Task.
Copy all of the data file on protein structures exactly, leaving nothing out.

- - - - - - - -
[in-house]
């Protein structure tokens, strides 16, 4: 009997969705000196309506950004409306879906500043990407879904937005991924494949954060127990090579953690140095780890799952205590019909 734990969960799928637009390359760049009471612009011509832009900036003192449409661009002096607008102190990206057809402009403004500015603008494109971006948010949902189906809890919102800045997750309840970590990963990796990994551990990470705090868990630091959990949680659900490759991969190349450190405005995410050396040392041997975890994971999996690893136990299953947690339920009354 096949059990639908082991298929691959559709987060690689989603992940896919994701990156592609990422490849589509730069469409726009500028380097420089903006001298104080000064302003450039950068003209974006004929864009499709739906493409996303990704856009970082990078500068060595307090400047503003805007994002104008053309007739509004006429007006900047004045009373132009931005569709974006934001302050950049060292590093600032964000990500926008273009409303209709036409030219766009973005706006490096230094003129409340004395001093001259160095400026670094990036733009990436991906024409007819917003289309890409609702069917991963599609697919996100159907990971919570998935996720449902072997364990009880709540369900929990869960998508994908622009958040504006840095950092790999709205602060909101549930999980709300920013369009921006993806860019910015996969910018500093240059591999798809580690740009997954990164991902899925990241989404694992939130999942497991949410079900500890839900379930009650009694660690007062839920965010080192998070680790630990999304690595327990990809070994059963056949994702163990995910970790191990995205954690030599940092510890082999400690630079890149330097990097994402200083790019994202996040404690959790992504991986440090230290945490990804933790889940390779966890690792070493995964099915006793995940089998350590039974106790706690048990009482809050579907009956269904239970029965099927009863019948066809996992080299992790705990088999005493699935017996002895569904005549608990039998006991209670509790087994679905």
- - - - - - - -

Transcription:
[in-house]
């Protein structure tokens, strides 16, 4: 009997969705000196309506950004409306879906500043990407879904937005991924494949954060127990090579953690140095780890799952205590019909 734990969960799928637009390359760049009471612009011509832009900036003192449409661009002096607008102190990206057809402009403004500015603008494109971006948010949902189906809890919102800045997750309840970590990963990796990994551990990470705090868990630091959990949680659900490759991969190349450190405005995410050396040392041997975890994971999996690893136990299953947690339920009354 096949059990639908082991298929691959559709987060690689989603992940896919994701990156592609990422490849589509730069469409726009500028380097420089903006001298104080000064302003450039950068003209974006004929864009499709739906493409996303990704856009970082990078500068060595307090400047503003805007994002104008053309007739509004006429007006900047004045009373132009931005569709974006934001302050950049060292590093600032964000990500926008273009409303209709036409030219766009973005706006490096230094003129409340004395001093001259160095400026670094990036733009990436991906024409007819917003289309890409609702069917991963599609697919996100159907990971919570998935996720449902072997364990009880709540369900929990869960998508994908622009958040504006840095950092790999709205602060909101549930999980709300920013369009921006993806860019910015996969910018500093240059591999798809580690740009997954990164991902899925990241989404694992939130999942497991949410079900500890839900379930009650009694660690007062839920965010080192998070680790630990999304690595327990990809070994059963056949994702163990995910970790191990995205954690030599940092510890082999400690630079890149330097990097994402200083790019994202996040404690959790992504991986440090230290945490990804933790889940390779966890690792070493995964099915006793995940089998350590039974106790706690048990009482809050579907009956269904239970029965099927009863019948066809996992080299992790705990088999005493699935017996002895569904005549608990039998006991209670509790087994679905």